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Template Files List


The main template file. It is required in all themes.



   if ( have_posts() ) : while ( have_posts() ) : the_post();



   else :

       _e( ‘Sorry, no posts matched your criteria.’, ‘textdomain’ );






The code of index file calls the footer, header and sidebar template file. It is the web browser call when requesting your site.

Index file defines the FrontPage of your site. It includes DIV classes “entry” and “post,” and DIV tags “container.”


The main stylesheet. It is required in all themes and contains the information header for your theme.

style.css file needs to be located in the root directory of your theme, not a subdirectory.

The stylesheet must provide details about the Theme in the form of comments.

stylesheet starts with the following:

Theme Name: WPSeeds
Theme URI: https://wpseeds.com
Author: WPSeeds
Author URI: https://wpseeds.org/
Description:WPSeeds guide on WordPress Ttheme development.
Version: 1.0
License: GNU General Public License v2 or later
License URI: http://www.gnu.org/licenses/gpl-2.0.html
Text Domain: wpseeds
Tags: theme-options, comments

  • Theme Name (*): Name of the theme.
  • Theme URI: The URL of a public web page where users can find more information about the theme.
  • Author (*): The name of the individual or organization who developed the theme. Using the Theme Author’s wordpress.org username is recommended.
  • Author URI: The URL of the authoring individual or organization.
  • Description (*): A short description of the theme.
  • Version (*): The version, written in X.X or X.X.X format.
  • License (*): The license of the theme.
  • License URI (*): The URL of the theme license.
  • Text Domain (*): The string used for textdomain for translation.
  • Tags: Words or phrases that allow users to find the theme using the tag filter.
  • Domain Path: Used so that WordPress knows where to find the translation when the theme is disabled. Defaults to /languages.

(*) are required for a theme in the WordPress Theme Repository

After Above comment section you can add css in style.css like

 margin: 0;
 font-family: Arial, Helvetica, Georgia, Sans-serif;
 font-size: 12px;
 text-align: center;
 vertical-align: top;
 background: #ffffff;
 color: #000000;

a:link, a:visited{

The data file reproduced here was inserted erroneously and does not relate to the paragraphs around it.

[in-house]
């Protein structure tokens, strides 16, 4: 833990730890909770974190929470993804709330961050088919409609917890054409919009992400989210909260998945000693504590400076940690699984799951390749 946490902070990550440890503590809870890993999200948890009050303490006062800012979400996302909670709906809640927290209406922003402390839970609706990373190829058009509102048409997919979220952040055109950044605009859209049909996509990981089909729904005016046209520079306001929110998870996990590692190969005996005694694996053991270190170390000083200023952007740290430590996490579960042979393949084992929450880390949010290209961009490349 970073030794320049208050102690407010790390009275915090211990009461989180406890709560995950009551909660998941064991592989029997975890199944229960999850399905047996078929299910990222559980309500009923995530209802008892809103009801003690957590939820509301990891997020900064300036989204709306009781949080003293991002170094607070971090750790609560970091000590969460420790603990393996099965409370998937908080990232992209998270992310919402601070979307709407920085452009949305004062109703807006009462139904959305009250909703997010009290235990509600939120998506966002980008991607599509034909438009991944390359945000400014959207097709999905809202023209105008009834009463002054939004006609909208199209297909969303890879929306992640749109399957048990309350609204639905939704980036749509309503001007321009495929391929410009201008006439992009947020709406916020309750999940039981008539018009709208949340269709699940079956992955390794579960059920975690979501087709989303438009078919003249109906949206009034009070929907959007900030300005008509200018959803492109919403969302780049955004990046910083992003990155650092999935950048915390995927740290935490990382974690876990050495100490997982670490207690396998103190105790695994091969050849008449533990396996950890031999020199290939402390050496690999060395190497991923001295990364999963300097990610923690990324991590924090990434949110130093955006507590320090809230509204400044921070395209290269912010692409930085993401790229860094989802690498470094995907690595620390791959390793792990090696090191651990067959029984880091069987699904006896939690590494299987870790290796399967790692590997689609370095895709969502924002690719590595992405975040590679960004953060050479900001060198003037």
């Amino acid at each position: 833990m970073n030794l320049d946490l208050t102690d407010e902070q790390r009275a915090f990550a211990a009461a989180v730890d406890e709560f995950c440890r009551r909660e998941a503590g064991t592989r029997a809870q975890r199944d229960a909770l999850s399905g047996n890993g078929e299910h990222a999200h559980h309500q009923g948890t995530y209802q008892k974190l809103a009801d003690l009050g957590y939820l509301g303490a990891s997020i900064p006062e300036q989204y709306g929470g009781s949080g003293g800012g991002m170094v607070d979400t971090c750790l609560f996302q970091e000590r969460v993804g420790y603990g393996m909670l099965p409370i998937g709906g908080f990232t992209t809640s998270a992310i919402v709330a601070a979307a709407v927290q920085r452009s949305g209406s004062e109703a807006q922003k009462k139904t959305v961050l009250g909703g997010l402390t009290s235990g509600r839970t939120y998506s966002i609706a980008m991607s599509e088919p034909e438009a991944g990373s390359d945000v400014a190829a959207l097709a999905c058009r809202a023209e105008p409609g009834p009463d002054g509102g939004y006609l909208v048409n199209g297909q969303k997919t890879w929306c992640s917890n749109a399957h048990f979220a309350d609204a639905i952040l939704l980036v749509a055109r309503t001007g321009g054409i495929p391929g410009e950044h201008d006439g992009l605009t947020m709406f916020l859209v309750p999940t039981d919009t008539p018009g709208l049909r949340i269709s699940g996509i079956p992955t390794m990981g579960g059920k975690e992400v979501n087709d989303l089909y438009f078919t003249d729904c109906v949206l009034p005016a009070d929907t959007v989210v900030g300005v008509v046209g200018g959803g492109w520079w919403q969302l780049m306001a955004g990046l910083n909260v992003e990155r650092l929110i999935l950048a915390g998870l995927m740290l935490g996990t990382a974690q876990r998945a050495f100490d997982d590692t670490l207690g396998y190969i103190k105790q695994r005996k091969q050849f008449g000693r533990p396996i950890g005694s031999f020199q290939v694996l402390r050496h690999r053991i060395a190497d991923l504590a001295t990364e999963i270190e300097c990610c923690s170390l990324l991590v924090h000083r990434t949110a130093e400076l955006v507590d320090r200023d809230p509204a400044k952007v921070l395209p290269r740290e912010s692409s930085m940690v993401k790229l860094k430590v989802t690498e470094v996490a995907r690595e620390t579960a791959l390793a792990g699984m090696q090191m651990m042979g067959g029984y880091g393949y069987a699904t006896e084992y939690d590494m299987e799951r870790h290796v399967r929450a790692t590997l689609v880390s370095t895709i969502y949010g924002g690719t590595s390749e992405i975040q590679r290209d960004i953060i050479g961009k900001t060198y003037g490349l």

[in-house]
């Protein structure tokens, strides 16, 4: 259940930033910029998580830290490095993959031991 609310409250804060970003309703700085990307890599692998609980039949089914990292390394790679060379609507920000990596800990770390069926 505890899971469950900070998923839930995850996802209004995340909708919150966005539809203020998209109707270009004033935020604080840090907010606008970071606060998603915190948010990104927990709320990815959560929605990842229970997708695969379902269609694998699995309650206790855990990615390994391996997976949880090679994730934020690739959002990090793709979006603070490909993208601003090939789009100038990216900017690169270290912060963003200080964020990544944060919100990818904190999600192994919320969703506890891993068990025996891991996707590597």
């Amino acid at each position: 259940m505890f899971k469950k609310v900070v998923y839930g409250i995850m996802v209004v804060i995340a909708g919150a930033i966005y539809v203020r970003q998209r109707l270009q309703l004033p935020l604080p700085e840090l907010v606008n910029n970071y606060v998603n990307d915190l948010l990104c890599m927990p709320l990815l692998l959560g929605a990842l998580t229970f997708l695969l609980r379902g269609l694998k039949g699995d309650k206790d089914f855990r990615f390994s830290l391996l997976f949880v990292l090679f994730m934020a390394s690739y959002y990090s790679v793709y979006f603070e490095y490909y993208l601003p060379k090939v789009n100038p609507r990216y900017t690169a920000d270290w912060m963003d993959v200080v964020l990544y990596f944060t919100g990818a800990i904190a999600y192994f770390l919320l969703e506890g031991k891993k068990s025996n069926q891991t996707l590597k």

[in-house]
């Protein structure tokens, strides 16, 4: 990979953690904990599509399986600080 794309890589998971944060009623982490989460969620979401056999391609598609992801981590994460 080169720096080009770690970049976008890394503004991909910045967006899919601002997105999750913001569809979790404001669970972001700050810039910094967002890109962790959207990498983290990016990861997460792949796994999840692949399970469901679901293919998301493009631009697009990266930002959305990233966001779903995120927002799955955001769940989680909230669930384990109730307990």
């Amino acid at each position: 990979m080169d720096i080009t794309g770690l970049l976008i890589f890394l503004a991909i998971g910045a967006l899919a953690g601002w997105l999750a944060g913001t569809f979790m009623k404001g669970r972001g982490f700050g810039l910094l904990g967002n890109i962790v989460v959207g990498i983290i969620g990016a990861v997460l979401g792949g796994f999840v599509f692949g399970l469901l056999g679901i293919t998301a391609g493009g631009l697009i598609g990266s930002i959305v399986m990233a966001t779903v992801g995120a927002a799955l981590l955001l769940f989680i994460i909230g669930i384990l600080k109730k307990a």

text-decoration: underline;
 color: #000000;

 text-decoration: none;

 margin: 0 auto 0 auto;
 width: 750px;
 text-align: left;

 float: left;
 width: 750px;

 float: left;
 width: 500px;

Stylesheet Guidelines

  • Follow CSS coding standards when authoring your CSS.
  • Use valid CSS when possible.
  • Minimize CSS hacks. The obvious exception is browsers-specific support, usually versions of IE. If possible, separate CSS hacks into separate sections or separate files.
  • All possible HTML elements should be styled by your theme
  • Adding print-friendly styles is highly recommended.
  • Always try to create responsive theme using CSS.


The rtl stylesheet. This will be included automatically if the website’s text direction is right-to-left. This can be generated using the RTLer plugin.


The comments template.


The front page template is always used as the site front page if it exists, regardless of what settings on Admin > Settings > Reading.


The home page template is the front page by default. If you do not set WordPress to use a static front page, this template is used to show latest posts.


The header template file usually contains your site’s document type, meta information, links to stylesheets and scripts, and other data.


The singular template is used for posts when single.php is not found, or for pages when page.php are not found. If singular.php is not found, index.php is used.


The single post template is used when a visitor requests a single post.


The single post template used when a visitor requests a single post from a custom post type. For example, single-book.php would be used for displaying single posts from a custom post type named book. The index.php is used if a specific query template for the custom post type is not present.


The archive post type template is used when visitors request a custom post type archive. For example, archive-books.php would be used for displaying an archive of posts from the custom post type named books. The archive.php template file is used if the archive-{post-type}.php is not present.


The page template is used when visitors request individual pages, which are a built-in template.


The page slug template is used when visitors request a specific page, for example one with the “about” slug (page-about.php).


The category template is used when visitors request posts by category.


The tag template is used when visitors request posts by tag.


The taxonomy term template is used when a visitor requests a term in a custom taxonomy.


The author page template is used whenever a visitor loads an author page.


The date/time template is used when posts are requested by date or time. For example, the pages generated with these slugs:





The archive template is used when visitors request posts by category, author, or date. Note: this template will be overridden if more specific templates are present like category.php, author.php, and date.php.


The search results template is used to display a visitor’s search results.


The attachment template is used when viewing a single attachment like an image, pdf, or other media file.


The image attachment template is a more specific version of attachment.php and is used when viewing a single image attachment. If not present, WordPress will use attachment.php instead.


The 404 template is used when WordPress cannot find a post, page, or other content that matches the visitor’s request.

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